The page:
One of the advantages of a week-long festival is that, with a bit of planning, a structured series of workshops is possible. Workshops used to be seen as filler – where a star performer would spend 40 minutes teaching a tune to a group of acolytes who would have forgotten it a couple of hours later. Nowadays Sidmouth's workshops are almost a festival in itself. On offer are no less than 17 types of dancing (does “hamboning” also count?), band, instrumental, storytelling, singing – it's almost a complete summer school. These days too, the artists put as much thought into their teaching as into their performances and provide tuition at every level, from learning to play in a band to violin masterclasses (with luminaries such as Sam Sweeney and Emma Reid). I went to some of John Dipper's fiddle workshops (intermediate level) and students were given a raft of techniques to help bring a tune to life, making them think about their presentation and performance. By the end, the group standard had noticeably increased and they will have gone home with a tangible means to continue improving their playing.

FESTIVAL AT THE EDGE - Whitchurch, Shropshire - 28-30 July

Volume 2 - FatE Accompli!

I want to tell you a story of a summer weekend, of men and women, of animals and deities, of musicians and dancers and heroes and folk. Once upon a time? Not quite, but I’ll explain.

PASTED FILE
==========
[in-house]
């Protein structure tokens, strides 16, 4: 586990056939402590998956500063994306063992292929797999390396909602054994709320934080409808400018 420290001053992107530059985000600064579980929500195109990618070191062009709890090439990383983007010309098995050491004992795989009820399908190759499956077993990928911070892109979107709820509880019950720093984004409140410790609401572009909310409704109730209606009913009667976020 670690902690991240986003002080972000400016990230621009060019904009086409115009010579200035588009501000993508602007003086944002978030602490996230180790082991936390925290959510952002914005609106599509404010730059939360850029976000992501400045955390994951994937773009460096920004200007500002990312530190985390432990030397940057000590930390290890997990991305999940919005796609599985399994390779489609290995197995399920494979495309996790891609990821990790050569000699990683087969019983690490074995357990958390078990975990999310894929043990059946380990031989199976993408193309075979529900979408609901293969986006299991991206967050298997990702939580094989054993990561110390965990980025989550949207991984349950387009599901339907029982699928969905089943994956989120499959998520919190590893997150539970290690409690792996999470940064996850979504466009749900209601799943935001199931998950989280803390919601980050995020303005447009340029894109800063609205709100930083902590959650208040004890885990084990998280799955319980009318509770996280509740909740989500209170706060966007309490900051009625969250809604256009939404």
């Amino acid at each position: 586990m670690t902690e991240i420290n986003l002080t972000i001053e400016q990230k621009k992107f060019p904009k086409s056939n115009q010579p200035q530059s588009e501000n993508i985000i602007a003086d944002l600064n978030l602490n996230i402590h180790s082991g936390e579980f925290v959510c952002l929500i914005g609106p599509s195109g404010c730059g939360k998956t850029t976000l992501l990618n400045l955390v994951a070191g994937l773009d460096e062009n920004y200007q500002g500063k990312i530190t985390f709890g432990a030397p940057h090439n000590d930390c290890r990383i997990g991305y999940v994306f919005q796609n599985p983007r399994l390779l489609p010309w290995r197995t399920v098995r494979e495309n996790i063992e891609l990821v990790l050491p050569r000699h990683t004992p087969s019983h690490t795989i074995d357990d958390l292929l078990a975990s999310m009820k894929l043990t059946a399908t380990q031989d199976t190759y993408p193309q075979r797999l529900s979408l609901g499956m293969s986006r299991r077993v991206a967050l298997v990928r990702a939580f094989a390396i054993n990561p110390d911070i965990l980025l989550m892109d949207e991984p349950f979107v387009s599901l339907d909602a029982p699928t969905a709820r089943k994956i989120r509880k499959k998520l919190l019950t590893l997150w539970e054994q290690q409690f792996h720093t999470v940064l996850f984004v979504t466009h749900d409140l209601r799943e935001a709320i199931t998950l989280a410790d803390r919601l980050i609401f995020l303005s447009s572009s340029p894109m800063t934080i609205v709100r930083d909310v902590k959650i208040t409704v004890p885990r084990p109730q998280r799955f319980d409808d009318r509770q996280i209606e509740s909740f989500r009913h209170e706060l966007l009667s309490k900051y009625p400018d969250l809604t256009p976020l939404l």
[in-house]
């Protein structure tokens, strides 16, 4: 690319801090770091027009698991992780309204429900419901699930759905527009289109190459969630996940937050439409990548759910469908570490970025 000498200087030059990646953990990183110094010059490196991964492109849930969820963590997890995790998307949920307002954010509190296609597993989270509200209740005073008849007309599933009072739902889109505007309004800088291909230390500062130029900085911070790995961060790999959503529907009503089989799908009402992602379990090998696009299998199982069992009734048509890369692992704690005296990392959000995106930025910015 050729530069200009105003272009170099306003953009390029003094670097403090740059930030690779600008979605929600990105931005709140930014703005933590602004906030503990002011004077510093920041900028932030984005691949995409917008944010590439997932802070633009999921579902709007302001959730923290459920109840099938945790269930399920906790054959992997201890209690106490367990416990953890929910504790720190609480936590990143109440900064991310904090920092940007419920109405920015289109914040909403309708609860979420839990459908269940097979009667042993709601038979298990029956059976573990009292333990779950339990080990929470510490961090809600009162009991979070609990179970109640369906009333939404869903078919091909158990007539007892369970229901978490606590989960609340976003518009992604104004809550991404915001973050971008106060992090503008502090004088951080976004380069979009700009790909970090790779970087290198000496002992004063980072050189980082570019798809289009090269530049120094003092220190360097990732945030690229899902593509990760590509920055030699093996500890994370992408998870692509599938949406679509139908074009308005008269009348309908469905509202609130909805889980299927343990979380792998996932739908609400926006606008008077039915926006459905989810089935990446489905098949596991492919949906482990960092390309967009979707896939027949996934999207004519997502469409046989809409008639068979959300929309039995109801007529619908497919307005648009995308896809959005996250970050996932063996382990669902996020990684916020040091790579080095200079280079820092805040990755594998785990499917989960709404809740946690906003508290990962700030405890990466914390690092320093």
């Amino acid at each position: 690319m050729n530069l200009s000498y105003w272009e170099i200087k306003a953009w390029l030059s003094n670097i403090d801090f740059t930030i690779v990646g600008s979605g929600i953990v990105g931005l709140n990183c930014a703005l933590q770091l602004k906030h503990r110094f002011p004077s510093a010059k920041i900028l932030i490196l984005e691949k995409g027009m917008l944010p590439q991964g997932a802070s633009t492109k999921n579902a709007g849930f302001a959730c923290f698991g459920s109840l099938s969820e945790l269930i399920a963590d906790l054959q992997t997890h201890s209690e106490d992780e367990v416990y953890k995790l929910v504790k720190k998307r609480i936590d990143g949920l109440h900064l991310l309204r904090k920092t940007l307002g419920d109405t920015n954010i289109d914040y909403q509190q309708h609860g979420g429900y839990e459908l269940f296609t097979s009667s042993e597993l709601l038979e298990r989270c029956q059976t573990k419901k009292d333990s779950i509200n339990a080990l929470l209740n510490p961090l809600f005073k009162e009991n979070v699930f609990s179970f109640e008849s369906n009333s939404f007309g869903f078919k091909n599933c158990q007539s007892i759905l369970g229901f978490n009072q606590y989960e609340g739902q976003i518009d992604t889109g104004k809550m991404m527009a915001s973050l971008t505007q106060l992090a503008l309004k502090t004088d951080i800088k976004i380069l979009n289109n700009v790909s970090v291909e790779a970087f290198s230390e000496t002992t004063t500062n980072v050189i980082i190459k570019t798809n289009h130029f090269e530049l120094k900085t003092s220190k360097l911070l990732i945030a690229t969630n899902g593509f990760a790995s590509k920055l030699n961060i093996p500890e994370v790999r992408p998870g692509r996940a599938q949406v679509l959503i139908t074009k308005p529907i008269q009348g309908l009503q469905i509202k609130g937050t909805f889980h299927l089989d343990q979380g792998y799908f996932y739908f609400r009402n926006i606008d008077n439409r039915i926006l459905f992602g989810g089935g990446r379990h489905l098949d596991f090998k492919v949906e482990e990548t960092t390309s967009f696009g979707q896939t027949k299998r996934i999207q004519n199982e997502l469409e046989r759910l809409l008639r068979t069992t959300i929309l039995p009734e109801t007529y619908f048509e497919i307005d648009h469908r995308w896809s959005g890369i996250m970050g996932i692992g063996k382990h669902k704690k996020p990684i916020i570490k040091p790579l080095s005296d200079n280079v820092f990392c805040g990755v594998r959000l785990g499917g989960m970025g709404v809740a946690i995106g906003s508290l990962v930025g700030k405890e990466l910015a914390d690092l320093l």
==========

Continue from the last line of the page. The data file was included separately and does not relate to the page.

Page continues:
35th ORKNEY FOLK FESTIVAL - 25-28 May 2017

This year's Orcadian musical extravaganza followed the same successful pattern of previous years, with almost every venue selling out before the start of the festival, and the sun coming out on the first day and remaining as bright as the music for most of the weekend. The major concerts were held in Stromness, with one concert in Kirkwall, the other major centre on the Mainland island of the Orkney Isles, and ceilidh evenings involving a mix of visiting artistes and local musicians at various outlying areas of Mainland and the southern islands connected by causeways in Burray and South Ronaldsay. There were also overnight visits to the Southern end of Hoy and the far-out island of Sanday, as well as special afternoon concerts in Kirkwall Cathedral, Birsay, Skaill House and St. Ninan's Kirk.